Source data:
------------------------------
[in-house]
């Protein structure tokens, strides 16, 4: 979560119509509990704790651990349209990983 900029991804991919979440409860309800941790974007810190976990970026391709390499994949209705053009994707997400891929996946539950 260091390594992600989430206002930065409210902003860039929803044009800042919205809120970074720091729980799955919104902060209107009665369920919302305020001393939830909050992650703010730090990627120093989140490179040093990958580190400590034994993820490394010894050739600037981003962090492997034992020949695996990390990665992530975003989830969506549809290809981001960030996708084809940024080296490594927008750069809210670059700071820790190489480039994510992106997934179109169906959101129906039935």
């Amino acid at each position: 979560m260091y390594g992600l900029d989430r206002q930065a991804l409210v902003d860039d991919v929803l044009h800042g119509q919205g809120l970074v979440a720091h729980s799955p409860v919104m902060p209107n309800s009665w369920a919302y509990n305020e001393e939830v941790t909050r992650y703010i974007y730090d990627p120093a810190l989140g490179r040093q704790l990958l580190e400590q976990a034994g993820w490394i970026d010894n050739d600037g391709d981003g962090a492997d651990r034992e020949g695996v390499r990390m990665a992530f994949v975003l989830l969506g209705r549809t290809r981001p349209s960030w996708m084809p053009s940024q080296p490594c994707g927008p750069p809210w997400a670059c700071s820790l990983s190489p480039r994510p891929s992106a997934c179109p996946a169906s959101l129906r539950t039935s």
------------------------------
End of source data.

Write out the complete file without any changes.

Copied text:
[in-house]
């Protein structure tokens, strides 16, 4: 979560119509509990704790651990349209990983 900029991804991919979440409860309800941790974007810190976990970026391709390499994949209705053009994707997400891929996946539950 260091390594992600989430206002930065409210902003860039929803044009800042919205809120970074720091729980799955919104902060209107009665369920919302305020001393939830909050992650703010730090990627120093989140490179040093990958580190400590034994993820490394010894050739600037981003962090492997034992020949695996990390990665992530975003989830969506549809290809981001960030996708084809940024080296490594927008750069809210670059700071820790190489480039994510992106997934179109169906959101129906039935």
């Amino acid at each position: 979560m260091y390594g992600l900029d989430r206002q930065a991804l409210v902003d860039d991919v929803l044009h800042g119509q919205g809120l970074v979440a720091h729980s799955p409860v919104m902060p209107n309800s009665w369920a919302y509990n305020e001393e939830v941790t909050r992650y703010i974007y730090d990627p120093a810190l989140g490179r040093q704790l990958l580190e400590q976990a034994g993820w490394i970026d010894n050739d600037g391709d981003g962090a492997d651990r034992e020949g695996v390499r990390m990665a992530f994949v975003l989830l969506g209705r549809t290809r981001p349209s960030w996708m084809p053009s940024q080296p490594c994707g927008p750069p809210w997400a670059c700071s820790l990983s190489p480039r994510p891929s992106a997934c179109p996946a169906s959101l129906r539950t039935s």